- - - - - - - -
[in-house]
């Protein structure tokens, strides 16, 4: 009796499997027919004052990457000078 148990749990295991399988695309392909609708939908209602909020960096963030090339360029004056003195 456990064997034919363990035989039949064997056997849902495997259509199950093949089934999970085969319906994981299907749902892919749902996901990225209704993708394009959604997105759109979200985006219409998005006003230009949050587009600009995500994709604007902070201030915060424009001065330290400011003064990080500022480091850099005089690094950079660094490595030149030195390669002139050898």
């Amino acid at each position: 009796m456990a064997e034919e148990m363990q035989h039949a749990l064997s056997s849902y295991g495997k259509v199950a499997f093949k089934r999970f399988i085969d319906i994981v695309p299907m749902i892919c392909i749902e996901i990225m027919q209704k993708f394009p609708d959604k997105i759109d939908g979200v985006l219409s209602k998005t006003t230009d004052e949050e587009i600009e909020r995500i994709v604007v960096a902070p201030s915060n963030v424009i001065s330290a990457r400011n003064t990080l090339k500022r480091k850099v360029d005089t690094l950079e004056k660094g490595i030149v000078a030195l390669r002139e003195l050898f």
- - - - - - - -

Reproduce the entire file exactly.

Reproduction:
[in-house]
């Protein structure tokens, strides 16, 4: 009796499997027919004052990457000078 148990749990295991399988695309392909609708939908209602909020960096963030090339360029004056003195 456990064997034919363990035989039949064997056997849902495997259509199950093949089934999970085969319906994981299907749902892919749902996901990225209704993708394009959604997105759109979200985006219409998005006003230009949050587009600009995500994709604007902070201030915060424009001065330290400011003064990080500022480091850099005089690094950079660094490595030149030195390669002139050898």
């Amino acid at each position: 009796m456990a064997e034919e148990m363990q035989h039949a749990l064997s056997s849902y295991g495997k259509v199950a499997f093949k089934r999970f399988i085969d319906i994981v695309p299907m749902i892919c392909i749902e996901i990225m027919q209704k993708f394009p609708d959604k997105i759109d939908g979200v985006l219409s209602k998005t006003t230009d004052e949050e587009i600009e909020r995500i994709v604007v960096a902070p201030s915060n963030v424009i001065s330290a990457r400011n003064t990080l090339k500022r480091k850099v360029d005089t690094l950079e004056k660094g490595i030149v000078a030195l390669r002139e003195l050898f």